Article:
I attended a workshop here and absolutely loved it! The forest paths are beautiful. I enjoyed the rustic lodge and dorms. Food was great! I would definitely come back, and recommend renting their event space for your program, workshop, or event.
Review from Guidestar
This place is disgusting. They preach sustainability, community, and non-violence here, however their actions are just the opposite. I had a horrible experience here and deeply regret ever stepping foot into this place. My 5-months here was a struggle the whole time, and I lost a lot of money and time in getting tangled up with these people.
This “non-profit” is structured somewhere in between a pyramid scheme and a survival game. They make their money by preying on unsuspecting newcomers through their “educational” program and through renting dwellings. In the educational program, the students (parents) pay tuition for a course in “sustainability”, however the course is little more than a scheme to have the students do free ranch-hand type labor. Also included in the program is curriculum on alternative governance (sociocracy), which in turn is used to manipulate and control the students and residents. The sociocratic-based structure is based off meetings in which the site privileges and fates of the students and residents is decided literally behind their backs. Residents are strongly discouraged from holding employment outside of the center and are then coerced into working for $5/hr through a (tax dodging) rent credit system. Most students/ residents are surviving off of either/ both their parents money, or social welfare programs. However, the managers/governers at the top of the scheme are driving brand new cars and/or traveling in Europe or the Americas for months on end.
Drugs and crime are prevalent here, with new students and residents being pressured into using. Mostly its just a lot of pot (a lot of pot), but some residents use meth and/or psychedelics. My state farm agent told me of several high-profile theft claims here, and there were several petty thefts of personal belongings and drugs while I was there. There are a handful of people that do not use drugs here. However, overall most everyone gave me a feeling that I did not belong if I didn’t use.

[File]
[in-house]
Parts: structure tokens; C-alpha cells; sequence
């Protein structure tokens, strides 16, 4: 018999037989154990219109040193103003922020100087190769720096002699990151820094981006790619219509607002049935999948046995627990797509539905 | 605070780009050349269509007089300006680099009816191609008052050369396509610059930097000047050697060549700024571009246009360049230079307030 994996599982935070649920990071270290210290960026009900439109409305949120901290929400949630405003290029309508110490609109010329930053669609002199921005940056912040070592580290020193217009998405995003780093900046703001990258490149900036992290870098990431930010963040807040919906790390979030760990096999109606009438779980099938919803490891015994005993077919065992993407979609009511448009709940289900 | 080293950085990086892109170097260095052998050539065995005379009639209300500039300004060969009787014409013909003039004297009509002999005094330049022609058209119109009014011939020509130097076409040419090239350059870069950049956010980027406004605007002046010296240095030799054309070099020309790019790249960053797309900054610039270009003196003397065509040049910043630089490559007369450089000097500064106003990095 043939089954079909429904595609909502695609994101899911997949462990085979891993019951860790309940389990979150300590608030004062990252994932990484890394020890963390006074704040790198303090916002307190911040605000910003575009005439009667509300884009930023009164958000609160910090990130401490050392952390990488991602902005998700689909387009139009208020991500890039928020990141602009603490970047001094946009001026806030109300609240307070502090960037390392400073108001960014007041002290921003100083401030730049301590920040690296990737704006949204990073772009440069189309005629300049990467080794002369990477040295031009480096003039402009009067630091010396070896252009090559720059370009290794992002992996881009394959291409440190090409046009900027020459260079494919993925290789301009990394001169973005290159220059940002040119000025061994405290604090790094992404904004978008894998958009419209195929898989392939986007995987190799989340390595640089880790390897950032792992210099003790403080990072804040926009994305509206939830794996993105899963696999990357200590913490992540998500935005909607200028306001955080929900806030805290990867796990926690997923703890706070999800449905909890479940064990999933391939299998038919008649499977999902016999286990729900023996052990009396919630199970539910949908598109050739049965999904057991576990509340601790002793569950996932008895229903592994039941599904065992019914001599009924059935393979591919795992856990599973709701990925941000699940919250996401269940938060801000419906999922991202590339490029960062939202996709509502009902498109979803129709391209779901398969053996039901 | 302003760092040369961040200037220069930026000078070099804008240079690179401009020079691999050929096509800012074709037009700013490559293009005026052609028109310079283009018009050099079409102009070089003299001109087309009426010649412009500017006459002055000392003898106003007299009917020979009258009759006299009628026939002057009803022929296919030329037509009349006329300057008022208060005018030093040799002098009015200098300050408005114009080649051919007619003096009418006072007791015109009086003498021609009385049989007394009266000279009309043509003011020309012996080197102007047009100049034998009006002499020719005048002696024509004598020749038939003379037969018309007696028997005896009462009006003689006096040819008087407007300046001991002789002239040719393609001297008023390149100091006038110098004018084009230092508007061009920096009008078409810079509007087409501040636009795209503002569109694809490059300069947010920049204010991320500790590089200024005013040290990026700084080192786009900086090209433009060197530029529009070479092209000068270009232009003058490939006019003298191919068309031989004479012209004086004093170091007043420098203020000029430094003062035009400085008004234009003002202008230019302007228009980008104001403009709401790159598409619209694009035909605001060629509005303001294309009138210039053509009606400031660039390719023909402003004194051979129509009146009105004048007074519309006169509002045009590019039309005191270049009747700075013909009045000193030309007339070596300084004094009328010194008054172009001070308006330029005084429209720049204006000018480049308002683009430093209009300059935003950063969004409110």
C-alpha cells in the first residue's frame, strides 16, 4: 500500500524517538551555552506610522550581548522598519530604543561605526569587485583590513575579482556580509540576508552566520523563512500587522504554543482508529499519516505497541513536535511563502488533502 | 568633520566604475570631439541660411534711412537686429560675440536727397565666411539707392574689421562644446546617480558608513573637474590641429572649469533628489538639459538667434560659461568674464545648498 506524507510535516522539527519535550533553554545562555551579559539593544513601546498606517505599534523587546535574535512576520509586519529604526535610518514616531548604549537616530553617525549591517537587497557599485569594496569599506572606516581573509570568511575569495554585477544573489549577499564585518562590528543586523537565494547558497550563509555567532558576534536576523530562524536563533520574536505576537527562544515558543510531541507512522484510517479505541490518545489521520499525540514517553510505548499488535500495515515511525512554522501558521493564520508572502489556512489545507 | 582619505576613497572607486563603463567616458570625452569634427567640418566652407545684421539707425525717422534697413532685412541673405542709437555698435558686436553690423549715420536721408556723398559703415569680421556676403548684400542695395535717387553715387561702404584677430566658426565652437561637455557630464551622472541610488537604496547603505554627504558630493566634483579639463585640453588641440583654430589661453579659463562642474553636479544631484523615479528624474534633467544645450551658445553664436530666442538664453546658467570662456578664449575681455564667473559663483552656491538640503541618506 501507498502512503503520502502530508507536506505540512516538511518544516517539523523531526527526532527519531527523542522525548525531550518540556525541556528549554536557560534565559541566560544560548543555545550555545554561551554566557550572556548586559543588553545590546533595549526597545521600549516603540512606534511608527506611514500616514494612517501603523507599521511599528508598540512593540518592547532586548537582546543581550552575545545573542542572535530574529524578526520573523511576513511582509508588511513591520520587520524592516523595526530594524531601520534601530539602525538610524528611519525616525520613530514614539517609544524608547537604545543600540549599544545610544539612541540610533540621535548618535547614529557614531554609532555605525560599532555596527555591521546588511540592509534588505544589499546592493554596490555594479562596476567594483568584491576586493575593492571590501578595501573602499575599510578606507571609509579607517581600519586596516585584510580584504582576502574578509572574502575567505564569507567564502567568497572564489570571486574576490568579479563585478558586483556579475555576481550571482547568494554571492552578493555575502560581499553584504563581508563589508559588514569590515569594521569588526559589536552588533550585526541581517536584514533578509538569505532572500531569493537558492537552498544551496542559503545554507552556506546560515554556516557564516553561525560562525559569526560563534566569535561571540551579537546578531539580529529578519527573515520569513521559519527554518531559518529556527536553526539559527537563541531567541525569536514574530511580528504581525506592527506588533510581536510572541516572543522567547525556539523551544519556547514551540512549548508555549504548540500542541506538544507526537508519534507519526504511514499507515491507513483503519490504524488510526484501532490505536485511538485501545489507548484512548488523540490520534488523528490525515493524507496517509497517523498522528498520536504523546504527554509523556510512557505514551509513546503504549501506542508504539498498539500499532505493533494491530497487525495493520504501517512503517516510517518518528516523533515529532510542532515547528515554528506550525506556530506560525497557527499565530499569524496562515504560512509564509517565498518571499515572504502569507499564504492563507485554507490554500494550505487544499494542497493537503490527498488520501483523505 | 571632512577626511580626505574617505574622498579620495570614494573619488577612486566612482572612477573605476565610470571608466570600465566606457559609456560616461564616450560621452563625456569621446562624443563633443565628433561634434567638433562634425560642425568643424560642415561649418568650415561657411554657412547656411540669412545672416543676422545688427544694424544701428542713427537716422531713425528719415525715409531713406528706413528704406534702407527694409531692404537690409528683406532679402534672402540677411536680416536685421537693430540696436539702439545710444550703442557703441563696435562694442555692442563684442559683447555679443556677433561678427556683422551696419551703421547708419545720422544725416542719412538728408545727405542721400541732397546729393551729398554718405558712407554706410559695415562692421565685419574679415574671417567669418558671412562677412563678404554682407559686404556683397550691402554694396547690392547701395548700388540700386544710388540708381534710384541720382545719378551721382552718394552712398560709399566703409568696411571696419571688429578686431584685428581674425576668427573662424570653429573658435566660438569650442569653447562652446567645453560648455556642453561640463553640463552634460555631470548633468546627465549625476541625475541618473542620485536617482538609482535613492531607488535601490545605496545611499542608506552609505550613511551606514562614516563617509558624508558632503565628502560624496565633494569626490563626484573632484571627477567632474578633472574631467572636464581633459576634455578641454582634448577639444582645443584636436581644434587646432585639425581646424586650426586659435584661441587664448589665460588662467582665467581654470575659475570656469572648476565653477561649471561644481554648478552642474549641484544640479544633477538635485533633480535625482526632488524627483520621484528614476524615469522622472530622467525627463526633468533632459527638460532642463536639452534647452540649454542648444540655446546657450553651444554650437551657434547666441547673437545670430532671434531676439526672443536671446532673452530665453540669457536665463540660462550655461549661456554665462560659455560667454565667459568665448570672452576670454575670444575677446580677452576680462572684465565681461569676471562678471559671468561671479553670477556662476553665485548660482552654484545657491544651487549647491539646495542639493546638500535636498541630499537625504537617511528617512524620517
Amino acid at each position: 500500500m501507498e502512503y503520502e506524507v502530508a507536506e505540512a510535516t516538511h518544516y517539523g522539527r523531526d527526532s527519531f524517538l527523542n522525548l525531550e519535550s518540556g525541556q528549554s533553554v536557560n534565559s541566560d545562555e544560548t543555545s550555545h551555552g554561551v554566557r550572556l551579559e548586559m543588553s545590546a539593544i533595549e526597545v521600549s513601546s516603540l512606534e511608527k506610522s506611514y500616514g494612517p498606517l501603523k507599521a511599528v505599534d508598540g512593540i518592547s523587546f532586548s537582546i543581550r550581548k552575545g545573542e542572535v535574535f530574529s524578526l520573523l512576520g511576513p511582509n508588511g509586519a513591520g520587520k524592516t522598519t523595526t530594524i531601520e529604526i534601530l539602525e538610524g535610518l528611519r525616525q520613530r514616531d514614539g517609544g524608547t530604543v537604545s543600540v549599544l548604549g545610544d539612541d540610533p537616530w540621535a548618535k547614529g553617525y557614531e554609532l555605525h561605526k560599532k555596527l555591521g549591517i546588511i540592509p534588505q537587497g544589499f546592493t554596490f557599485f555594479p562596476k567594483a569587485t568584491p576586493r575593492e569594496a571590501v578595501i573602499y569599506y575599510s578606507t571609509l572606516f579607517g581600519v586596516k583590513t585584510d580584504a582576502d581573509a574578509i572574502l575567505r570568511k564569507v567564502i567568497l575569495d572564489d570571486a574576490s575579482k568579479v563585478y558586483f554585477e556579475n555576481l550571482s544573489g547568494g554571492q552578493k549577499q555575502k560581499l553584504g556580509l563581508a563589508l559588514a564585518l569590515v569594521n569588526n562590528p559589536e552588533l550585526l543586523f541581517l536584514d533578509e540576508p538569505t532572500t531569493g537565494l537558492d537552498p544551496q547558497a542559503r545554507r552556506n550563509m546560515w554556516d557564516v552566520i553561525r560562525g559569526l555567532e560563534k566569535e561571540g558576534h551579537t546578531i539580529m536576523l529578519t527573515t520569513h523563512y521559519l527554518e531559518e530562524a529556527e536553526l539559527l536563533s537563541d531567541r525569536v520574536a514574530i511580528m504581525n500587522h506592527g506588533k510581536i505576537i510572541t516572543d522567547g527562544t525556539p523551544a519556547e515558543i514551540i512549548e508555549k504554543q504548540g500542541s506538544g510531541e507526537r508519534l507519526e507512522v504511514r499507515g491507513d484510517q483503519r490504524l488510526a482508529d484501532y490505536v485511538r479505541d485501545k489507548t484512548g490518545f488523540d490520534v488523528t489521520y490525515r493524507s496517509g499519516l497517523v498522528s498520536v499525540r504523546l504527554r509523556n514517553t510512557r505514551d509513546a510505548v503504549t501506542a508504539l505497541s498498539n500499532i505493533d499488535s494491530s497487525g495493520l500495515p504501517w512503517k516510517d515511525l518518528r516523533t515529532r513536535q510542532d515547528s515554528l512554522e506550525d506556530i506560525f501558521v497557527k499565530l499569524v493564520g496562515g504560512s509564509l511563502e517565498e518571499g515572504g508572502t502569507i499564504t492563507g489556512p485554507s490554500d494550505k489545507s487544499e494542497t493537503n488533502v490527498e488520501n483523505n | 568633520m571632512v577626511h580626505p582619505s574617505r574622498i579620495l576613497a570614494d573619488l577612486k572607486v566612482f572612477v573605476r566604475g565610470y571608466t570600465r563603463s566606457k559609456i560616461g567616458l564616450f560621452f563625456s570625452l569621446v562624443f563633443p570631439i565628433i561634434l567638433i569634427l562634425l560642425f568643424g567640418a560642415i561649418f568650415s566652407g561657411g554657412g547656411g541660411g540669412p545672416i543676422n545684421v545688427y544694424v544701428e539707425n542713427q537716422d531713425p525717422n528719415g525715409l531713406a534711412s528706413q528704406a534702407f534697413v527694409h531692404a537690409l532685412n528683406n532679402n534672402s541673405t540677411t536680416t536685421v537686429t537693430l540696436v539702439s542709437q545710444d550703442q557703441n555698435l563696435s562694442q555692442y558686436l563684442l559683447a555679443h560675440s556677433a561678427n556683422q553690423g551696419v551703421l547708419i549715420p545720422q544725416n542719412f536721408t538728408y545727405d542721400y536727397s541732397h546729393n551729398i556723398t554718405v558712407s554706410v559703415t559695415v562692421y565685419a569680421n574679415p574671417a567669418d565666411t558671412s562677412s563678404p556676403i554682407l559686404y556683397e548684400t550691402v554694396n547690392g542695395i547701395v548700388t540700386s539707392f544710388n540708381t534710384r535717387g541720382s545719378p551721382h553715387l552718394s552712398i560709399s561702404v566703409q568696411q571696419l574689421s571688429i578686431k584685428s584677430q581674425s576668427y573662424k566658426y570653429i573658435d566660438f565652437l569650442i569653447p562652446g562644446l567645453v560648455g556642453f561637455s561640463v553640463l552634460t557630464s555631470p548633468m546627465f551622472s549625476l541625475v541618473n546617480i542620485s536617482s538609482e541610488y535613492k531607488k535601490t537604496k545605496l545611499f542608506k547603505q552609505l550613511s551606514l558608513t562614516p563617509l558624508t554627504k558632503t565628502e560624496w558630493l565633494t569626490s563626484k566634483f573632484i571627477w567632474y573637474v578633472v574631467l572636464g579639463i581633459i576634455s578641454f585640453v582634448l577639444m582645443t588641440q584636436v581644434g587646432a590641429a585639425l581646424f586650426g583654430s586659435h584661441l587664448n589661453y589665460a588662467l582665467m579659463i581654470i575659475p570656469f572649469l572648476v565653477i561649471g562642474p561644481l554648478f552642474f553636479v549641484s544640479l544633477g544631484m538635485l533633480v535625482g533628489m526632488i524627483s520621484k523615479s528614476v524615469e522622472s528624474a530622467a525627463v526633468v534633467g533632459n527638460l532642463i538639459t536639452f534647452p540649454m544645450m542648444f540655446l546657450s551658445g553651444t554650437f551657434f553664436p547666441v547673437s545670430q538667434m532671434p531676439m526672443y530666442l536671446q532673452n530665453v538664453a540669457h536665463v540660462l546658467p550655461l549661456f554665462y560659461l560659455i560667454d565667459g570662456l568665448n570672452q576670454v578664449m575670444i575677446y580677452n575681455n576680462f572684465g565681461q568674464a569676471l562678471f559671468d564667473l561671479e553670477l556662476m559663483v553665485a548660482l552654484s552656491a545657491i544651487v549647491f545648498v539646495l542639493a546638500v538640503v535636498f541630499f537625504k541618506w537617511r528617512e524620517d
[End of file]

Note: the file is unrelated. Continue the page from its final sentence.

It is easy to see why people get sucked into this place – there are many promises of community and sustainability. The land is peaceful and beautiful, and there are cute murals showing peace and love. However, this is the coldest, most heartless community I have ever seen. They are used to people just coming and going – the average stay is 3 months or so. Therefore, they just don’t care about anyone. They will act all friendly and nice before you move here, but then when you get here they will stab you in the back. They will hold meetings on how they can mess with you and get you to feel so uncomfortable that you will run! One guy got kicked out just for being Hispanic!
They will not use non-violent communication toward you, but they expect you to use it toward them. They are not willing to work out differences; here its simply “my way or the highway”. If you do not subordinate to what they tell you to do and to what they decide for you in their secret meetings, then they will threaten you and push you around. One board member even pushed me into a hot stove when I tried to state my part. These are violent, controlling people and if you try to have an opinion different than theirs they will use force.
They preach sustainability, but are doing no more for the planet than some fancy composting. They have stockpiled about 7000 gallons of human feces, and continue to collect it with no plan to dispose of it. This is not because they want to compost it, but because their septic system is on its last leg. Actually the whole place is run down, with piles of hoarded garbage lurking behind the buildings. They move students/residents in in the summer, but only to discover their roofs leak in the winter. When these students/residents complain about the leaks, they are threatened with eviction.
There is much more to write and I could go on and on about just how messed up these people are, but I’m out of room. I am warning you about this place, there are very few people out there that are subservient enough to survive this kind of authoritarianism. I was not one of them, and I wished that someone had warned me. I wish I never had moved there. If you are considering this place, then you might want to do more research and consider other options.
Lost Valley is an intentional community, featuring a unique opportunity for all young entrepreneurs.